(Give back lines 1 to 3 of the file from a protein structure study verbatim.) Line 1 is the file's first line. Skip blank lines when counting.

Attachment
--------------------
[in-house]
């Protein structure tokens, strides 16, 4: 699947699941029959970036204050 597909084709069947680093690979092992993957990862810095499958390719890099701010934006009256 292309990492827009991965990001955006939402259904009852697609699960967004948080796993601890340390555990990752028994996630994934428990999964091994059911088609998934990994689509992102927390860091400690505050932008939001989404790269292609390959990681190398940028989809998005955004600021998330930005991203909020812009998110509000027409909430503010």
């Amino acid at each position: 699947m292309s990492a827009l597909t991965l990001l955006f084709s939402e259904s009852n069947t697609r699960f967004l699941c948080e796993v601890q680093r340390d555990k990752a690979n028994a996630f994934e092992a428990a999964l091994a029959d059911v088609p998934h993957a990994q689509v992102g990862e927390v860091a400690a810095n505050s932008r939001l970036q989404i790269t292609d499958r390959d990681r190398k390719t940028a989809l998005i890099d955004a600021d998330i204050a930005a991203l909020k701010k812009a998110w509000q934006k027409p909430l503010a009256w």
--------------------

[in-house]
């Protein structure tokens, strides 16, 4: 699947699941029959970036204050 597909084709069947680093690979092992993957990862810095499958390719890099701010934006009256 292309990492827009991965990001955006939402259904009852697609699960967004948080796993601890340390555990990752028994996630994934428990999964091994059911088609998934990994689509992102927390860091400690505050932008939001989404790269292609390959990681190398940028989809998005955004600021998330930005991203909020812009998110509000027409909430503010």
């Amino acid at each position: 699947m292309s990492a827009l597909t991965l990001l955006f084709s939402e259904s009852n069947t697609r699960f967004l699941c948080e796993v601890q680093r340390d555990k990752a690979n028994a996630f994934e092992a428990a999964l091994a029959d059911v088609p998934h993957a990994q689509v992102g990862e927390v860091a400690a810095n505050s932008r939001l970036q989404i790269t292609d499958r390959d990681r190398k390719t940028a989809l998005i890099d955004a600021d998330i204050a930005a991203l909020k701010k812009a998110w509000q934006k027409p909430l503010a009256w």